Plans to make Norfolk more resilient to flooding approved to go before Congress

NORFOLK, Va. - The City of Norfolk is one step closer to reducing its risk of flooding.

The U.S. Army Corps of Engineers, in partnership with the City of Norfolk, has reached a major milestone in the Coastal Storm Risk Management study.

After three years of research, it is ready to go before Congress for authorization. The project moves onto the next phase with the approval and signature of Lt. Gen. Todd T. Semonite, Chief of Engineers and Commanding General of the U.S. Army Corps of Engineers.

Photo: U.S. Army Corps of Engineers Norfolk District Public Affairs Office

Engineers completed the feasibility study with specific goals in mind:

  • Reduce economic damages from coastal storm risk to businesses, residents and infrastructure in Norfolk
  • Reduce risk to human health and safety from storm impacts in Norfolk
  • Improve resiliency of local economy to impacts from coastal storms
  • Leverage and combine all available resources (federal, state, and local) to maximize funding for flood risk management studies and projects
  • Integrate structural, nonstructural and natural based features to provide comprehensive flood risk reduction for Norfolk

"You can never really fully protect against Mother Nature, but we're doing what we can in the engineering realm to do risk reduction," Chief of Planning and Policy, Norfolk District U.S. Army Corps of Engineers, Susan Conner says.

Officials are recommending a $1.4 billion project.

It will include four storm surge barriers, nearly eight miles of floodwall, one mile of levee, 11 tide gates and seven pump and power stations.

All areas across the city were taken into consideration during the study, but the biggest changes will be seen near waterways that flood a lot.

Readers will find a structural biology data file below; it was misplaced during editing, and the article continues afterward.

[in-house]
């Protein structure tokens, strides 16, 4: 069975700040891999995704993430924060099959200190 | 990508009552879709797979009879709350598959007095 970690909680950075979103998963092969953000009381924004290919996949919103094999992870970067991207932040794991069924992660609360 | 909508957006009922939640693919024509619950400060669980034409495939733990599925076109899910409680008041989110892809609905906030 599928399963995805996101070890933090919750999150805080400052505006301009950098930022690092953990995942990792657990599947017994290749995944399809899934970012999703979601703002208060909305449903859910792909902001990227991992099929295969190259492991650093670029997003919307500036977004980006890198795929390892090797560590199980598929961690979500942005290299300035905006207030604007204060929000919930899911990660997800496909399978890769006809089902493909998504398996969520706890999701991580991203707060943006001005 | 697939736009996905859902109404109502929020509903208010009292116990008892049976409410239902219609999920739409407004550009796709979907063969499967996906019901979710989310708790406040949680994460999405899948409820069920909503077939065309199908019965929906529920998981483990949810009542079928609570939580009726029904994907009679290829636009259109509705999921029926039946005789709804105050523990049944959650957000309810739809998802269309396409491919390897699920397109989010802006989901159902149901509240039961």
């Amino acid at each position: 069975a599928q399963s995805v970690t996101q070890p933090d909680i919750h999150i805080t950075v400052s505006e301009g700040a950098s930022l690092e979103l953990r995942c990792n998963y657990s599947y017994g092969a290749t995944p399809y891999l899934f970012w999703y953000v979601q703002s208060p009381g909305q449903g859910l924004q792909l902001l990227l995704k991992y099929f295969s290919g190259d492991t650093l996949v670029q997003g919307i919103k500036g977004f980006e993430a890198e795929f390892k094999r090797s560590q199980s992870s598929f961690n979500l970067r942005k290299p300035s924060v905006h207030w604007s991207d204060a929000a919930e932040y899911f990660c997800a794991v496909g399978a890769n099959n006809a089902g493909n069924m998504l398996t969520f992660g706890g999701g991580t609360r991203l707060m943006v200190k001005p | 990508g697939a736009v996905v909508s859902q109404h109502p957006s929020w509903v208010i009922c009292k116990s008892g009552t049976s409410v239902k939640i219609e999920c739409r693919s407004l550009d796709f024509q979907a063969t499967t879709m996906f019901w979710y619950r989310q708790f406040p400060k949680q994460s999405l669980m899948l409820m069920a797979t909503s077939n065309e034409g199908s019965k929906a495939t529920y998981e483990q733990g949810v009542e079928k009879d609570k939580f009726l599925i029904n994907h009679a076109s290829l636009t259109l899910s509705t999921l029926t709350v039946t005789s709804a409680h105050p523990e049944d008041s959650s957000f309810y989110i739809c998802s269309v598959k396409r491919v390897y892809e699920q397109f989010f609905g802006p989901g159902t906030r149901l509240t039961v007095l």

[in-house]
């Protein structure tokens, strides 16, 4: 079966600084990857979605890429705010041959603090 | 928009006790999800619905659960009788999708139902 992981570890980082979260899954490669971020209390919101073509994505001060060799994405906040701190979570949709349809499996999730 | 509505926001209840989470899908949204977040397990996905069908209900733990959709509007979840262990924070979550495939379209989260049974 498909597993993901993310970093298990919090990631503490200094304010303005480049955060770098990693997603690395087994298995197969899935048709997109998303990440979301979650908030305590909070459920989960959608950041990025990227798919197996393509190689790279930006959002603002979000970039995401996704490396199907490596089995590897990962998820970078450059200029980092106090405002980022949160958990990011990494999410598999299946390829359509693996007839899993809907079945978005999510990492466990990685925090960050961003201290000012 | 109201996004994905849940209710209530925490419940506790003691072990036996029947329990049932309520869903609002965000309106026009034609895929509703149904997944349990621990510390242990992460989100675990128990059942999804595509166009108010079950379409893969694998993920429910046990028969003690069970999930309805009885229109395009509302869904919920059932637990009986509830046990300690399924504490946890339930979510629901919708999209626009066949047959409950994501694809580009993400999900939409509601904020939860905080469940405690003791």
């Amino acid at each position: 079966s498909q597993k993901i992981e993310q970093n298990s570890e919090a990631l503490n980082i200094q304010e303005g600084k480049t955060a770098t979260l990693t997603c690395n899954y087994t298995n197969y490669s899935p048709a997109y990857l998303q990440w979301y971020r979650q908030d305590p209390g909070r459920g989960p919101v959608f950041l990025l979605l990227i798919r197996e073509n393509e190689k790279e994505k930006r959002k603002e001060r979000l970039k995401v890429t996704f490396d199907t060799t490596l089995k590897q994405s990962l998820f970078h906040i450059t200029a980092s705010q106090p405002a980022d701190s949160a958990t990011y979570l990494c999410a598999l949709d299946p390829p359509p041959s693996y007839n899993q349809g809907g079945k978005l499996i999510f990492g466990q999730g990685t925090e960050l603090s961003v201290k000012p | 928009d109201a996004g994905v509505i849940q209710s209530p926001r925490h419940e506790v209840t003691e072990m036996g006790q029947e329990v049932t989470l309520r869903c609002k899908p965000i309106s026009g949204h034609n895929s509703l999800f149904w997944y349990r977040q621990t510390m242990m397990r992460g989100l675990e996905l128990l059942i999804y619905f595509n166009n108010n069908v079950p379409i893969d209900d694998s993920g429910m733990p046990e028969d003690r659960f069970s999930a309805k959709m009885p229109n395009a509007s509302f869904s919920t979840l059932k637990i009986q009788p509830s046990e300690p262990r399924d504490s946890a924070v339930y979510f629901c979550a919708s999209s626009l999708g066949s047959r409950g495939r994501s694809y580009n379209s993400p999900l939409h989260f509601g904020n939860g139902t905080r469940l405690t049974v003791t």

Four areas across the city were seen as the most vulnerable: Ghent-Downtown-Harbor Park along the Elizabeth River, Ocean View near Pretty Lake, the area surrounding the Lafayette River as well as Broad Creek near the Elizabeth River.

Engineers looked at a few key problems, one being the sea level rise.

Related: James River at its highest level in nearly a decade 

They mapped out what would happen over the next 50 years or so, with and without the project.

Photo: U.S. Army Corps of Engineers Norfolk District Public Affairs Office

"[When it comes to sea level rise] we estimated [it] to be about a foot and a half, so if you look at the foot and a half of water and then [add] a large storm event on top of that, much of the city would be underwater," Conner says.

Research found that Norfolk experiences recurrent flooding that is worsened by "an inadequate and aging storm water management system and a highly developed urban environment."

Officials see the danger of those projects, which is why phase one has been signed off on.

The Chief’s Report will undergo further review by the office of the Assistant Secretary of the Army for Civil Works and Office of Management and Budget before formal submittal to Congress.

Congress won't make a decision until at least 2020, but in the meantime engineers can begin the design phase. This phase typically lasts up to three years.

"So, basically what we'll do is sit down with the city and say, 'Okay, what do we want to tackle first?'" Conner says.

Although nothing is set in stone, Conner predicts they'll probably focus their attention on the downtown area of Norfolk first because that's the economic hub and center of government.

Conner says the most flood-prone areas will be tackled first, but there isn't an exact timeline just yet.

Environmental impact studies are also being completed and wetlands are being mitigated.

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